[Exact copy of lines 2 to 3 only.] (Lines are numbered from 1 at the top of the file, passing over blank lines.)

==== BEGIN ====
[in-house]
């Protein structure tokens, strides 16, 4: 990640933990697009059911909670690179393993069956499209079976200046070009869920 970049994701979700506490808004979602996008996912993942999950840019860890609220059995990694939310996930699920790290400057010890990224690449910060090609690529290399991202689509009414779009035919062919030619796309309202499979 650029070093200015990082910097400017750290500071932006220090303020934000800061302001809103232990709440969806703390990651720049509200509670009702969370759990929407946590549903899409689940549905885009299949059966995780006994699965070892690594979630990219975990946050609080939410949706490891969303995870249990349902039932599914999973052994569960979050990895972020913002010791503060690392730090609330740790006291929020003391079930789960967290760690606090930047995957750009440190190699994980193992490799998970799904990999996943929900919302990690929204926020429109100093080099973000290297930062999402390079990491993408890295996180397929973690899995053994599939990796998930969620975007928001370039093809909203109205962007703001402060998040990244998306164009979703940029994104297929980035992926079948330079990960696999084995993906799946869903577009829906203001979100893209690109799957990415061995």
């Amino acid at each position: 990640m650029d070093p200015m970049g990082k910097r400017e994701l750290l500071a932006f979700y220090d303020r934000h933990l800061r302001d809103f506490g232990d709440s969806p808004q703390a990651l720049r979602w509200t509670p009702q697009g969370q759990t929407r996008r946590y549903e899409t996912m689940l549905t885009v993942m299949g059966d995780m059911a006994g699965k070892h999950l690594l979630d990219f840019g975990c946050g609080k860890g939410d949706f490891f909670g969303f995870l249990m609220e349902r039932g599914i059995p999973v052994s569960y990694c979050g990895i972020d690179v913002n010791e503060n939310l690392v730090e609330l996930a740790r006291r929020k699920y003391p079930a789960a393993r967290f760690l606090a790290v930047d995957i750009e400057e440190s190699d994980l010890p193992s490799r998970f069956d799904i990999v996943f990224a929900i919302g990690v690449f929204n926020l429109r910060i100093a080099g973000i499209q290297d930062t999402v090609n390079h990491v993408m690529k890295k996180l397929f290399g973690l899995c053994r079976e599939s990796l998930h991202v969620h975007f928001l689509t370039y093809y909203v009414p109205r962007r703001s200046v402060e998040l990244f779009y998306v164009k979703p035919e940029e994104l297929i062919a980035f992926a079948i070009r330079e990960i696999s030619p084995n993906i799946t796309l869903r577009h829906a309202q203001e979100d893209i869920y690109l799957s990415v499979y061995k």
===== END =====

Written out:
């Protein structure tokens, strides 16, 4: 990640933990697009059911909670690179393993069956499209079976200046070009869920 970049994701979700506490808004979602996008996912993942999950840019860890609220059995990694939310996930699920790290400057010890990224690449910060090609690529290399991202689509009414779009035919062919030619796309309202499979 650029070093200015990082910097400017750290500071932006220090303020934000800061302001809103232990709440969806703390990651720049509200509670009702969370759990929407946590549903899409689940549905885009299949059966995780006994699965070892690594979630990219975990946050609080939410949706490891969303995870249990349902039932599914999973052994569960979050990895972020913002010791503060690392730090609330740790006291929020003391079930789960967290760690606090930047995957750009440190190699994980193992490799998970799904990999996943929900919302990690929204926020429109100093080099973000290297930062999402390079990491993408890295996180397929973690899995053994599939990796998930969620975007928001370039093809909203109205962007703001402060998040990244998306164009979703940029994104297929980035992926079948330079990960696999084995993906799946869903577009829906203001979100893209690109799957990415061995």
């Amino acid at each position: 990640m650029d070093p200015m970049g990082k910097r400017e994701l750290l500071a932006f979700y220090d303020r934000h933990l800061r302001d809103f506490g232990d709440s969806p808004q703390a990651l720049r979602w509200t509670p009702q697009g969370q759990t929407r996008r946590y549903e899409t996912m689940l549905t885009v993942m299949g059966d995780m059911a006994g699965k070892h999950l690594l979630d990219f840019g975990c946050g609080k860890g939410d949706f490891f909670g969303f995870l249990m609220e349902r039932g599914i059995p999973v052994s569960y990694c979050g990895i972020d690179v913002n010791e503060n939310l690392v730090e609330l996930a740790r006291r929020k699920y003391p079930a789960a393993r967290f760690l606090a790290v930047d995957i750009e400057e440190s190699d994980l010890p193992s490799r998970f069956d799904i990999v996943f990224a929900i919302g990690v690449f929204n926020l429109r910060i100093a080099g973000i499209q290297d930062t999402v090609n390079h990491v993408m690529k890295k996180l397929f290399g973690l899995c053994r079976e599939s990796l998930h991202v969620h975007f928001l689509t370039y093809y909203v009414p109205r962007r703001s200046v402060e998040l990244f779009y998306v164009k979703p035919e940029e994104l297929i062919a980035f992926a079948i070009r330079e990960i696999s030619p084995n993906i799946t796309l869903r577009h829906a309202q203001e979100d893209i869920y690109l799957s990415v499979y061995k």